Back in October, I asked for advice on how to balance an invitation to present at a conference with the impending birth of my daughter. In the end, I decided to take Chris Lehmann‘s advice and arrange to co-present. In the event that I can’t go, I know the presentation will be in capable hands.
Baby willing, I’ll be co-presenting a short (traditional-style, sorry) workshop on wikis at the New Jersey Association for Supervision and Curriculum Development headquarters in Monroe Twp., NJ on February 12. It will be a 40-minute section of a longer (9am-1pm) workshop entitled Infusing Technology into the Curriculum to Enhance Learning, which will also cover the curricular use of blogs, Skype, Moodle, and social networking. The presenters are teachers from different disciplines (English, Social Studies, Spanish, and Phys. Ed.) who all use these tools in their classrooms. There will also be an introductory piece from our Supervisor of Instructional Tech (I think that’s your title, Don; please correct me if I’m wrong).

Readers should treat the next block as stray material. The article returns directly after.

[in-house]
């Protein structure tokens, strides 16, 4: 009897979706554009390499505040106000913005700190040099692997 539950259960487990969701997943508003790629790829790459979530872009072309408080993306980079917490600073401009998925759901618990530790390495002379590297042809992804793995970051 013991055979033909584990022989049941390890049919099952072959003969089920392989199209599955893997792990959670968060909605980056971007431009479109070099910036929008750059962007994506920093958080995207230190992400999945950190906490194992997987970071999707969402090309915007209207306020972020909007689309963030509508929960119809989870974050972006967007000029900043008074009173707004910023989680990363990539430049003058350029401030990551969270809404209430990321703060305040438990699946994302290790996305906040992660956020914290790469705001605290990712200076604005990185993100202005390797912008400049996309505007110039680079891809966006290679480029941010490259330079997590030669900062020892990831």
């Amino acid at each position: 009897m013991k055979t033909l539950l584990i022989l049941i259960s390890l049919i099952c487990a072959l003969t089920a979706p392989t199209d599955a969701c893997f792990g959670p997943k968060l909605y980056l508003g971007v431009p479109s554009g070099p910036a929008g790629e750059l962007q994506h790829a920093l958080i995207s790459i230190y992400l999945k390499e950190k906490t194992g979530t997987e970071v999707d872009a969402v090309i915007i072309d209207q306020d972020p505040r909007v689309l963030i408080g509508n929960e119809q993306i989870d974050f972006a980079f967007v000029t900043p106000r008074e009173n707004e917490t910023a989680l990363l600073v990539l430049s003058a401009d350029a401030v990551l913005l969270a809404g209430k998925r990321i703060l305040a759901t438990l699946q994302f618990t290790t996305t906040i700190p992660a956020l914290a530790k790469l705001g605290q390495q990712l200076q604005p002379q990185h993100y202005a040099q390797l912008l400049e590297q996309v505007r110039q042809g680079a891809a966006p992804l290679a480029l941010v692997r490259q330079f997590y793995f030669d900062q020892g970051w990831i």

It’s not my first conference presentation, but it is my first one involving this technology in which I’ve immersed myself for the past year or so. I’m quite excited about it, and will be putting all the preso notes up at (what else?) the official presentation wiki. The major points I’m considering so far are:
- Wikis as bare-bones content management systems
- Cost (free and ad-free for K12 educators via Wikispaces)
- Functionality & security
- Opportunity for students to publish to a global audience & contribute a meaningful product for public consumption
- Examples of student-generated wiki products
I’ll probably also start with Lee LeFever’s Wikis in Plain English, just for good measure. So what am I missing? If you had 35 administrative ears to bend, what about wikis would you want to convey?